Some time ago when I was in a deeply daft state of mind, I wondered what a He-Man parody would look like if it were mashed together with Texas Chainsaw Massacre. It would be called "Eat-Man and the Flesh Eaters of the Universe", where Prince Adam (the best chili chef in all of Eternia) uses the magic chainsaw he found at Castle Flayedskull to become Eat-Man, a Frank Frazetta-ized version of Leatherface. I guess somebody over at the Funko toy company must have read my mind because with its upcoming Savage World action figure line, that’s what we’ll be getting ... and then some.

In the Savage World line, Funko will be taking five icons of ‘70s and ‘80s horror—Freddy Krueger, Leatherface, Michael Myers, Pinhead, and Jason Voorhees—and reimagining them as hyper-muscular fantasy characters what would fit alongside He-Man and Thundercats action figures. These figures will be available in September, and below are the preview photos of the figures that Funko published online yesterda…

Militarized Mechs: The Acid Rain Toy Line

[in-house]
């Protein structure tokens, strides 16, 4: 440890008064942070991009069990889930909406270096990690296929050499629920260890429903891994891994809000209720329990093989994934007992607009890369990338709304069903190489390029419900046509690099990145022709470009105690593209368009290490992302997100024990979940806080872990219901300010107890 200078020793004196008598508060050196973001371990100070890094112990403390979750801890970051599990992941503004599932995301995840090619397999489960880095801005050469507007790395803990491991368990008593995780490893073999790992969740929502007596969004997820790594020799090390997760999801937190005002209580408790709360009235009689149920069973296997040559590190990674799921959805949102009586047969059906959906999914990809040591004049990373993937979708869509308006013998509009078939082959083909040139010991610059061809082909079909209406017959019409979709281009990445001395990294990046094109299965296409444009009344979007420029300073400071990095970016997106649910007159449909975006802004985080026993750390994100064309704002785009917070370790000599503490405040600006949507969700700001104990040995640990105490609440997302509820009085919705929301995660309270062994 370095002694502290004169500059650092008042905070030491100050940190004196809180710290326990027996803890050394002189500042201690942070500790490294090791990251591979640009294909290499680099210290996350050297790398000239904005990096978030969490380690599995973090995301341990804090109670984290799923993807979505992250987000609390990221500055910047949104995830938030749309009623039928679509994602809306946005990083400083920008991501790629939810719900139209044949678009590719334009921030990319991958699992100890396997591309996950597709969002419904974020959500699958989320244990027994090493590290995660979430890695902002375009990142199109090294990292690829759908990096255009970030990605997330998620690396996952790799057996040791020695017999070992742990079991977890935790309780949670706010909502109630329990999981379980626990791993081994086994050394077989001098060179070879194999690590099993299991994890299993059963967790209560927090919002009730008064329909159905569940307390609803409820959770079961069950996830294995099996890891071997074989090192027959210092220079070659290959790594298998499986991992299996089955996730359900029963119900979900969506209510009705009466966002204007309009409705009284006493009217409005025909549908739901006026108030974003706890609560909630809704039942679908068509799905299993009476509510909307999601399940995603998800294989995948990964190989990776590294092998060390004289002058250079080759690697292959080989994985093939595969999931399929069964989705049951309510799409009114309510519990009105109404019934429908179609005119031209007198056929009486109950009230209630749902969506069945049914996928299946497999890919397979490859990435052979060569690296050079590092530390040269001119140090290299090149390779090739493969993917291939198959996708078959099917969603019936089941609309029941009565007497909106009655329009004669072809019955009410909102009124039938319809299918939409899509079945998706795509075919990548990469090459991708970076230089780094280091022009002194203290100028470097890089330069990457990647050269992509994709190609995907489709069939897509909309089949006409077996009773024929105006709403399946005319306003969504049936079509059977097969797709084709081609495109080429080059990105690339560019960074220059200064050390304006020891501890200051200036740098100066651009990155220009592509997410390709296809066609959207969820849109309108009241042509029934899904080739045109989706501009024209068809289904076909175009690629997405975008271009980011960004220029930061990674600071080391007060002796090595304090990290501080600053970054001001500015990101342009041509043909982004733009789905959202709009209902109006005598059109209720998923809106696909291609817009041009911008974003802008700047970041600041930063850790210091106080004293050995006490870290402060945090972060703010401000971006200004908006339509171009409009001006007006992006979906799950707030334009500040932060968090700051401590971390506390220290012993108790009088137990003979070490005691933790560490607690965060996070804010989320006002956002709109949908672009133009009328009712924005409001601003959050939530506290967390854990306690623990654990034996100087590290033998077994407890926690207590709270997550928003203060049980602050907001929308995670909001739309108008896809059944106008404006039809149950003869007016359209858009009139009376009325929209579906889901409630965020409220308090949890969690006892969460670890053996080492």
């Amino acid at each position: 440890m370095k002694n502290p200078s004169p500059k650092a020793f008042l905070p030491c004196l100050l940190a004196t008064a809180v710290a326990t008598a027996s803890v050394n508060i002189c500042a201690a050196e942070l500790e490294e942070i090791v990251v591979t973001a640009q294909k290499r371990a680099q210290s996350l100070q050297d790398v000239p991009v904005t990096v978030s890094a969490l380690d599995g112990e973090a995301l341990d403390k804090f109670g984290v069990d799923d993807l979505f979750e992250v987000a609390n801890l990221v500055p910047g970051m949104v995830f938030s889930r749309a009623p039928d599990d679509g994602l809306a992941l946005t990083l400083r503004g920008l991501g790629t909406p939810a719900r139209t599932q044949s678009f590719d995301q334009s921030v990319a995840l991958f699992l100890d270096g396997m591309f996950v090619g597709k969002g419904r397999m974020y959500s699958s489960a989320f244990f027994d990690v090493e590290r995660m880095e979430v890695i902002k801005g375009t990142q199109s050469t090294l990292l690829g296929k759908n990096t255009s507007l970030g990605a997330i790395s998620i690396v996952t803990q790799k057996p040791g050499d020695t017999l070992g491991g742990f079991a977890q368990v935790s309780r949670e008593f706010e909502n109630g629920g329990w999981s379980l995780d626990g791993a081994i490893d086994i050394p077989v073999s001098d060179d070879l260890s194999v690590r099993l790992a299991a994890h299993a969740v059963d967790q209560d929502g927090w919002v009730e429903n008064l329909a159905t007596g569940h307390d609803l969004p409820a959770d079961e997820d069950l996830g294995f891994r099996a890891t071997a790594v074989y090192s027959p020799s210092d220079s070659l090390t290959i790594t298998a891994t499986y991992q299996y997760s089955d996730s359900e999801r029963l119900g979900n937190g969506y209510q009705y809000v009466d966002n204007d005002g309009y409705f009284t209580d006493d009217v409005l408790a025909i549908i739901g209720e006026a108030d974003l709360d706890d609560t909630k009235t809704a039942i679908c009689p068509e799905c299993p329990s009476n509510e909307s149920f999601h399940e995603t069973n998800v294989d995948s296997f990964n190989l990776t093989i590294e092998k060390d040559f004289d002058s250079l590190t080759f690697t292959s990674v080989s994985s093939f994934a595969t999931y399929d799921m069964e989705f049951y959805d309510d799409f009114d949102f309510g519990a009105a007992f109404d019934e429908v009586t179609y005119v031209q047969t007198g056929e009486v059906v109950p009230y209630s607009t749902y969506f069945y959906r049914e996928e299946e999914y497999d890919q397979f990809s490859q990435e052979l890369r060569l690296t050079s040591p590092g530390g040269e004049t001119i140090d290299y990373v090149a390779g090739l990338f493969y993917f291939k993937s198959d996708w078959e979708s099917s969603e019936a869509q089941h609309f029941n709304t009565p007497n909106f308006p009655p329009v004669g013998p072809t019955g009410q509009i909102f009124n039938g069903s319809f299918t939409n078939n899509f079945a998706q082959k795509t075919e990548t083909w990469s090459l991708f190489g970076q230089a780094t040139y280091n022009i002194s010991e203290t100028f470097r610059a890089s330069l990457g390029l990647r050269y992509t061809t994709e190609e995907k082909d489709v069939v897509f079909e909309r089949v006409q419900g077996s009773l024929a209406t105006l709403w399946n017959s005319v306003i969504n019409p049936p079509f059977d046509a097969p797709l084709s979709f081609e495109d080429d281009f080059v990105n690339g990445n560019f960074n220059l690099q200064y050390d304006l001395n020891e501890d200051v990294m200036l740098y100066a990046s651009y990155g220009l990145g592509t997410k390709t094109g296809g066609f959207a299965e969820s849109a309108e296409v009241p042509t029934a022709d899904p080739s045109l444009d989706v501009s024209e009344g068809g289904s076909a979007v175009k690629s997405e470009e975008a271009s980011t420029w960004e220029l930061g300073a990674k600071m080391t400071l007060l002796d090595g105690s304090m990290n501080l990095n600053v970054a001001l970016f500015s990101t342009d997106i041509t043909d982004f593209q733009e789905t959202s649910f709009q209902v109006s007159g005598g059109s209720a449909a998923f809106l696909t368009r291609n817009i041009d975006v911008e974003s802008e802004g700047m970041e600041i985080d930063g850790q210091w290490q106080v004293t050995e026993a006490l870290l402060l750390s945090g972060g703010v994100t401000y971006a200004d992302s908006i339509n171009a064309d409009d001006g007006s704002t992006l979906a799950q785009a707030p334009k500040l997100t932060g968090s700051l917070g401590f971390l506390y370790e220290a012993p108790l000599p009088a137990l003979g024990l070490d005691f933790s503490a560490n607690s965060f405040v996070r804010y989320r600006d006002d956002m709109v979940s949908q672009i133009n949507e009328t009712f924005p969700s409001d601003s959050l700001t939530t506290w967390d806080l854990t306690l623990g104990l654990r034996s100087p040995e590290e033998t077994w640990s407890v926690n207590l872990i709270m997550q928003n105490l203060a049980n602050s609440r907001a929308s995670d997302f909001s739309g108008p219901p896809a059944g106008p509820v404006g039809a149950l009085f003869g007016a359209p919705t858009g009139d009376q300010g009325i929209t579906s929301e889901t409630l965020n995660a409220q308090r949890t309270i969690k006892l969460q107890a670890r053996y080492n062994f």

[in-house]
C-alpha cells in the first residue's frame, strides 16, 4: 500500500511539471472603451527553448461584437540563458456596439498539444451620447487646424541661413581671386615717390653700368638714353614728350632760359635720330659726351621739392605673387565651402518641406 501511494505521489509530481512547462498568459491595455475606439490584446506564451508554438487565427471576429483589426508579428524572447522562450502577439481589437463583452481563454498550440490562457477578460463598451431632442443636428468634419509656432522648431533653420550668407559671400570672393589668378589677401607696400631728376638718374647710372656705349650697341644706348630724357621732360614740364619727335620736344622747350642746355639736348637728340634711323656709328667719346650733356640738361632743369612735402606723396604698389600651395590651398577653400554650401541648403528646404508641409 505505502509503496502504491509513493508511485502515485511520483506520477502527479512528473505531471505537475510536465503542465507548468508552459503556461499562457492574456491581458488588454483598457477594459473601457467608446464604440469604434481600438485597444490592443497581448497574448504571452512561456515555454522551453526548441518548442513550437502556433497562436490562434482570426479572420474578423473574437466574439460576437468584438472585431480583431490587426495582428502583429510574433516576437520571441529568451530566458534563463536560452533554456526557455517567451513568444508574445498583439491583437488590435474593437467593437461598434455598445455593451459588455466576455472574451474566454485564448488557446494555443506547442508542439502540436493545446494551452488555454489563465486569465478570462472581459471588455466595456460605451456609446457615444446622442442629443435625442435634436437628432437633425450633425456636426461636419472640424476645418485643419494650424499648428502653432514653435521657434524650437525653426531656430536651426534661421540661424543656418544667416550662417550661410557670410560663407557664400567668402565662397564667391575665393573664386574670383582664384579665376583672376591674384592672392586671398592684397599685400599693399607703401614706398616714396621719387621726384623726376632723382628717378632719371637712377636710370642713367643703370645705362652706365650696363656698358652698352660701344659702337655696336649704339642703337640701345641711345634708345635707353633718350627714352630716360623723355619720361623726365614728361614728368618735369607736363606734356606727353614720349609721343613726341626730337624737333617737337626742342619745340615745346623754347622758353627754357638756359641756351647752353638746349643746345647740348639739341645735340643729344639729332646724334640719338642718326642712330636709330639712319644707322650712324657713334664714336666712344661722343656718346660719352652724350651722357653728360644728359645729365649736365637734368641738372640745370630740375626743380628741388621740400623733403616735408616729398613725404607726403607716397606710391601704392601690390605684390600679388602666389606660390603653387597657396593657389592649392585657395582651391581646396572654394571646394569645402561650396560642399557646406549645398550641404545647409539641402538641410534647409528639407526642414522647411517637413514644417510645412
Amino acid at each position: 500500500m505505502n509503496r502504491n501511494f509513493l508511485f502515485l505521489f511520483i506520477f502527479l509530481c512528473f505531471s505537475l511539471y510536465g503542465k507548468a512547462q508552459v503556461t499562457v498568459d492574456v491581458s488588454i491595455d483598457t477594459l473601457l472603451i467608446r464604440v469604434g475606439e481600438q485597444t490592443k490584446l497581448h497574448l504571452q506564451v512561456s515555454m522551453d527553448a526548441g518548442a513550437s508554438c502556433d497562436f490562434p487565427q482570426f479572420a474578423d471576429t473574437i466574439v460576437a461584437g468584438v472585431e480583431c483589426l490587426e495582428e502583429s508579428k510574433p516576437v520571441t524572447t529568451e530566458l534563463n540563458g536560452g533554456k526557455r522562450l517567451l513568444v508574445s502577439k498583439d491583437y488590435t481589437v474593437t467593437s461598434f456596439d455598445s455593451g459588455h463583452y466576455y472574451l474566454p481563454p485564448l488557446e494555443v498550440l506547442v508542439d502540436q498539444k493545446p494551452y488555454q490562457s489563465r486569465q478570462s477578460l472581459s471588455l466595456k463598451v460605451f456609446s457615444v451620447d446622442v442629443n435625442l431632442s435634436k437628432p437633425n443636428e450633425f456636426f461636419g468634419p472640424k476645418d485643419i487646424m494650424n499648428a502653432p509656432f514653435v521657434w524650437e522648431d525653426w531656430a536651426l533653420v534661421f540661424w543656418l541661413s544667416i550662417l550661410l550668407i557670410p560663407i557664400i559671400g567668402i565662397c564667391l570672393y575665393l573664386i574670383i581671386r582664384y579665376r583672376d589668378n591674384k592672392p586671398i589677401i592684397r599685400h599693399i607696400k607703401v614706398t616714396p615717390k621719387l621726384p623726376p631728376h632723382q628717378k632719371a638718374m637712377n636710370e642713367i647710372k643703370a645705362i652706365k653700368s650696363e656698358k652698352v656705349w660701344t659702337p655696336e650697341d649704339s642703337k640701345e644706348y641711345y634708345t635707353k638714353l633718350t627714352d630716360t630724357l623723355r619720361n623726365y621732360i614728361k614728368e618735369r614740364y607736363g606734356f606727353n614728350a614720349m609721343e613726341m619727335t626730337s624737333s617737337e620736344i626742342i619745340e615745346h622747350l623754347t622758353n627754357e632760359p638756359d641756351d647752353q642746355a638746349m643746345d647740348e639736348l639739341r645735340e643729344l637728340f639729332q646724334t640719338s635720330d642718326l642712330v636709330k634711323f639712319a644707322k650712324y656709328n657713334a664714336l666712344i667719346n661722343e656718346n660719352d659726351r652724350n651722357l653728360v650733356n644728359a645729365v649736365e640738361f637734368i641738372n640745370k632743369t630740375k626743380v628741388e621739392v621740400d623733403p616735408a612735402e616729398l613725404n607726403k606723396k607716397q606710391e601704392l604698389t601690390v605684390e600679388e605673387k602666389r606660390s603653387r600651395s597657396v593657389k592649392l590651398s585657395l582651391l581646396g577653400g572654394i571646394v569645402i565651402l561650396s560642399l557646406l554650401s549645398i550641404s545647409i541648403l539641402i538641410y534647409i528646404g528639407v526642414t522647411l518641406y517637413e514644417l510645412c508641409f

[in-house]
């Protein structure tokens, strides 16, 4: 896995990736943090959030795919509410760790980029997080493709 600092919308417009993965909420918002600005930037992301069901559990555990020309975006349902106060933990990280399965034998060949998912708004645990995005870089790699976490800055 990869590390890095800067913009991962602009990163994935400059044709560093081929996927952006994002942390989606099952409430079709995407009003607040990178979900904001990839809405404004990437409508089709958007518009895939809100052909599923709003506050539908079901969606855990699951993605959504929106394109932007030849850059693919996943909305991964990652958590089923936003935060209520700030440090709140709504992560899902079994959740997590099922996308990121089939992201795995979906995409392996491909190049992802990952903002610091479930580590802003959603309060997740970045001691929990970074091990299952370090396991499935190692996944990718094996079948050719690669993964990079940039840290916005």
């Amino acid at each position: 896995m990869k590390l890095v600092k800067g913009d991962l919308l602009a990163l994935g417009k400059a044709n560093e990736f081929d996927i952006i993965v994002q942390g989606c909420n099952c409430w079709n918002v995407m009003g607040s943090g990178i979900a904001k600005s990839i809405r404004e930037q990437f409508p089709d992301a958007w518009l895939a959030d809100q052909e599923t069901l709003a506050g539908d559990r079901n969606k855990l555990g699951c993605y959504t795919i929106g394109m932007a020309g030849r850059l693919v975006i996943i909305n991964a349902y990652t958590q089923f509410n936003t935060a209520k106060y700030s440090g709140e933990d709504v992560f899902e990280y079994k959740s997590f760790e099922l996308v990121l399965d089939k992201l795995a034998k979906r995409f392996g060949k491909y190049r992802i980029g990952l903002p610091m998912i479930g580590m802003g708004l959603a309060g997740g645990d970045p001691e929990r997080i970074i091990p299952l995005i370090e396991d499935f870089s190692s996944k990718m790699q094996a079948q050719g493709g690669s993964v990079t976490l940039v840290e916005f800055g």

When I was growing up during the '80s, Hasbro had two of the most popular toy lines: Transformers, a selection of imported, transforming Japanese robot toys that were repackaged into a single line, and G.I. Joe, a relaunch of its classic toy line into the 3.75-inch scale. In response to Hasbro, Kenner launched M.A.S.K. (Mobile Armored Strike Kommand), a toy line that tried to combine the dominant traits of Transformers and G.I. Joe. Instead of transforming robots and military vehicles, M.A.S.K. consisted of common, everyday vehicles such as motorcycles and cars that would transform into militarized assault craft with guns, armor plating, missile racks and rocket launchers. Now, 30 years later, another company is trying its hand at transformable, militarized machines: Acid Rain.